I have no use for an iPod nano, and yet I want one. It’s sleek, gorgeous, and tiny, and it has a color display. The iPod nano goes for $199 in the 2 gig model and $249 in the 4 gig model. The iPod Mini is no more, being that it is inferior to the iPod nano in every way and costs only slightly less.
The question that immediately sprung to mind was how the iPod nano compares to competing music players. It was then that I realized just how much better Apple’s product line is than Creative’s. Apple has three models, iPod (20 gig or 60 gig), iPod nano (4 gig or 5 gig), and iPod Shuttle (512mb or 1 gig). The form factors and use cases for the players are completely different. If I were buying a music player, I’d have no trouble figuring out which of them I’d like to have.
When I went to Creative’s Web site to do the comparison, here’s what I found:
- Zen Microphoto — 8 gig capacity.
- Zen Vision — 30 gig capacity, plays video.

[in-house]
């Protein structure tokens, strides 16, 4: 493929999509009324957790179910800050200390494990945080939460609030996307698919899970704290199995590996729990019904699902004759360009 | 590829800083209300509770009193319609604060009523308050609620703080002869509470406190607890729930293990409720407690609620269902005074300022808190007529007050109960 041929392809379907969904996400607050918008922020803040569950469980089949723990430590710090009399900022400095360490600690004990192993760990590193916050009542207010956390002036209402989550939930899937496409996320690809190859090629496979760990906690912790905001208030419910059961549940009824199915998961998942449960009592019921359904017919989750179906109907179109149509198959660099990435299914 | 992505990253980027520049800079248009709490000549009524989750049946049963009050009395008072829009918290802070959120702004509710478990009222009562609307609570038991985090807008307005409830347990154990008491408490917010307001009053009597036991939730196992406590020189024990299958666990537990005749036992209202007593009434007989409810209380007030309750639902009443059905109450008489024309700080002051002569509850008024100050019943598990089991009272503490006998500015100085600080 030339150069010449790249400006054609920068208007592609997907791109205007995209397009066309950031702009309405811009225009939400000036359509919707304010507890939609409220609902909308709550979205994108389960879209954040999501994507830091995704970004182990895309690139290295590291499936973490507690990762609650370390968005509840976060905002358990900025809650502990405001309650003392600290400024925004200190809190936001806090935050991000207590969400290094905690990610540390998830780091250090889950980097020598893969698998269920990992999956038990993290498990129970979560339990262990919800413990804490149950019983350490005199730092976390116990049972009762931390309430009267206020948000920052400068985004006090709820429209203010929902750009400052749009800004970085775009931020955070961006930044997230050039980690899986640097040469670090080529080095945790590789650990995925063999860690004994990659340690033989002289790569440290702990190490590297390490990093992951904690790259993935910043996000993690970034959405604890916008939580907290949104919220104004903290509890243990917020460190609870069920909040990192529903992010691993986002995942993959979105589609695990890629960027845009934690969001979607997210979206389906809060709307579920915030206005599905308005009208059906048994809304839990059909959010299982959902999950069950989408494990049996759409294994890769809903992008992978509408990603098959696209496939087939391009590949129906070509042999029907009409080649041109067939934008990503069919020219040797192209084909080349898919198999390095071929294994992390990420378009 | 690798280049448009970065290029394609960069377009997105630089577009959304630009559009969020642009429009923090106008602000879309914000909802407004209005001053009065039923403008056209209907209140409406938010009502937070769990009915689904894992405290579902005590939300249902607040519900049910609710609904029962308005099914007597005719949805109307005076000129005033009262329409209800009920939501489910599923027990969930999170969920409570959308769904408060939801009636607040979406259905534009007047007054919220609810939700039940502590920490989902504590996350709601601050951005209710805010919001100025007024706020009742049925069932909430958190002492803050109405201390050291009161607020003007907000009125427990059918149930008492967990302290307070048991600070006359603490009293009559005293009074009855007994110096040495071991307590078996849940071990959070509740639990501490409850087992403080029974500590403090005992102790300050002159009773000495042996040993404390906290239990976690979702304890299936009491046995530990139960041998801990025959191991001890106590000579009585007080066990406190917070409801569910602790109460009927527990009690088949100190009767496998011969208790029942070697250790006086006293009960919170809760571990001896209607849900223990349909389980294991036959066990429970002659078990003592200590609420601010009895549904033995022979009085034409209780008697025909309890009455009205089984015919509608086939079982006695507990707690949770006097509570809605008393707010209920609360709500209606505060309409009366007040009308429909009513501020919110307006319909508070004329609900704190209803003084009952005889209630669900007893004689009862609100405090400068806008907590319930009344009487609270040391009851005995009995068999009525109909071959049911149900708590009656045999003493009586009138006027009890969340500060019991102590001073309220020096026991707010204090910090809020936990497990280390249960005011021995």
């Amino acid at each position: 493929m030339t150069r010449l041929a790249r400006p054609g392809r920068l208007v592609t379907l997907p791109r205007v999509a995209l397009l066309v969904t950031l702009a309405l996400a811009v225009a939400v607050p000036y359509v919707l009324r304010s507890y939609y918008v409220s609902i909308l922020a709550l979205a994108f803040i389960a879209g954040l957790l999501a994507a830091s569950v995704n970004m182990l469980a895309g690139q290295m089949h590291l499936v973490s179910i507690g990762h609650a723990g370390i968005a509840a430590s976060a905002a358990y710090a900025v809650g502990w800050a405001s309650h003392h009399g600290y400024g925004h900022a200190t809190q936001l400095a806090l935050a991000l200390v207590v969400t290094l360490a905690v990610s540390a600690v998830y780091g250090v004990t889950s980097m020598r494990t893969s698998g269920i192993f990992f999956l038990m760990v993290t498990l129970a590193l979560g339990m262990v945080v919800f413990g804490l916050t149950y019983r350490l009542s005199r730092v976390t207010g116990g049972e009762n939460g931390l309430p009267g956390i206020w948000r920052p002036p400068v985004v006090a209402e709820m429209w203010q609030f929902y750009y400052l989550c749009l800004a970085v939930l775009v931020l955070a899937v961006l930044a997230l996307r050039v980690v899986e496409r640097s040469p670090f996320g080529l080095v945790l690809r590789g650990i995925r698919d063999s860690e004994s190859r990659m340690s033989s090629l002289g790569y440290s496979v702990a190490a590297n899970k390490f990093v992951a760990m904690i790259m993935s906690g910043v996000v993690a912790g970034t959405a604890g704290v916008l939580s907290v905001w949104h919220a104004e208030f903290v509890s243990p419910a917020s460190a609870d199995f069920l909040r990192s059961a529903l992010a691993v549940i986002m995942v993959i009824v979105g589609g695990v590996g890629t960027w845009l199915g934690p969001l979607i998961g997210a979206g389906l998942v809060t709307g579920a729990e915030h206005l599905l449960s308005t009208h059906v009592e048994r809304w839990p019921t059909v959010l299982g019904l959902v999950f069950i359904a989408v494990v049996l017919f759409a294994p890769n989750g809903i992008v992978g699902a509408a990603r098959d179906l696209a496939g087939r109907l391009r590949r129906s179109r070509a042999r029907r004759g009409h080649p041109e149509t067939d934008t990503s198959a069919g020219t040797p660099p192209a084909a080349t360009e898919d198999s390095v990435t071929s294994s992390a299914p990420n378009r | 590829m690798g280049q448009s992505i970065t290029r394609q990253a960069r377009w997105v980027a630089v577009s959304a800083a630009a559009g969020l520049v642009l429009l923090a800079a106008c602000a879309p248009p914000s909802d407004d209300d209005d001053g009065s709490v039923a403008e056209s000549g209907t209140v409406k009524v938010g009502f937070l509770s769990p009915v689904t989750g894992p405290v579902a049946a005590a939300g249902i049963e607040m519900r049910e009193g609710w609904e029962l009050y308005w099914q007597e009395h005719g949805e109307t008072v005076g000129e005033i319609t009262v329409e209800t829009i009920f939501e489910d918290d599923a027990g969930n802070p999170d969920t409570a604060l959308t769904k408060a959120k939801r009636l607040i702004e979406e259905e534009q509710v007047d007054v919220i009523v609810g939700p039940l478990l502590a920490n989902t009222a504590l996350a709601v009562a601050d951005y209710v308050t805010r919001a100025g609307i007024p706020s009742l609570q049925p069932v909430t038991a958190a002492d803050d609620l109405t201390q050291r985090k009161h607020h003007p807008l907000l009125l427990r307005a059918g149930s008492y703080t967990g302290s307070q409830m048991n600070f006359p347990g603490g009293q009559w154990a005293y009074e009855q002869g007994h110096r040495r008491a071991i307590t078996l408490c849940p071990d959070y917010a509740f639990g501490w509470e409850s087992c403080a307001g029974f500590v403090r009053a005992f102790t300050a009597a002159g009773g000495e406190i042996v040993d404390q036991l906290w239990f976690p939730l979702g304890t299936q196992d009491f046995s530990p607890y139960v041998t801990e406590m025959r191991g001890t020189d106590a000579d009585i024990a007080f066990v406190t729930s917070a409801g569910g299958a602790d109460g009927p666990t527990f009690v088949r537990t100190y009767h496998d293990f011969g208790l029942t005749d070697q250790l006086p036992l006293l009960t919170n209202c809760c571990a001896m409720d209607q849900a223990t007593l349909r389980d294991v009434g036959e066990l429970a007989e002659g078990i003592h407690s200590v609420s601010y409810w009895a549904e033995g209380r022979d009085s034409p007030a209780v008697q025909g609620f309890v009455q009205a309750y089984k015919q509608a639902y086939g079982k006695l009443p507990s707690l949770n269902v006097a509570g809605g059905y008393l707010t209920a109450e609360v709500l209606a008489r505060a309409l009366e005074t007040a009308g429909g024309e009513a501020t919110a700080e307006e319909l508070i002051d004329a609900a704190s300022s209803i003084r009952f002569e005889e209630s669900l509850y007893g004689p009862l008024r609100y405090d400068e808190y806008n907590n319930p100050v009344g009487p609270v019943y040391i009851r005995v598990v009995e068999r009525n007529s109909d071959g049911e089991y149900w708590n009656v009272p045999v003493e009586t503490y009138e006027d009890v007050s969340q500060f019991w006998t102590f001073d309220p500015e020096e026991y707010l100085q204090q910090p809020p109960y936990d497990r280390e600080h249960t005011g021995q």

- Zen Micro — 4/5/6 gig capacity (only $20 less than the iPod nano, much larger, mono display)
- Zen Sleek — 20 gig capacity
- Zen — 20 gig capacity
- Zen Touch — 20 gig or 40 gig capacity
- Zen Nano — 512mb or 1 gig capacity
- Jukebox Zen Xtra — 30 gig or 60 gig capacity
You tell me how you decide which of these players to buy? It took me a few minutes to even figure out which of the models listed was the competitor to the iPod nano. Across the board, Creative’s prices are slightly lower than Apple’s, but the machines are a lot uglier and the features aren’t there, either.
Dell’s product line is as simple as Apple’s, and their prices on the high capacity players are much better. But they’re not beating the iPod nano on price right now, and their competing player is larger and doesn’t have a color display. Something tells me we’ll see a price cut from Dell soon.
There’s more to Apple’s success in this market than the cool factor.
Update: Corrected the capacity of the iPod nano.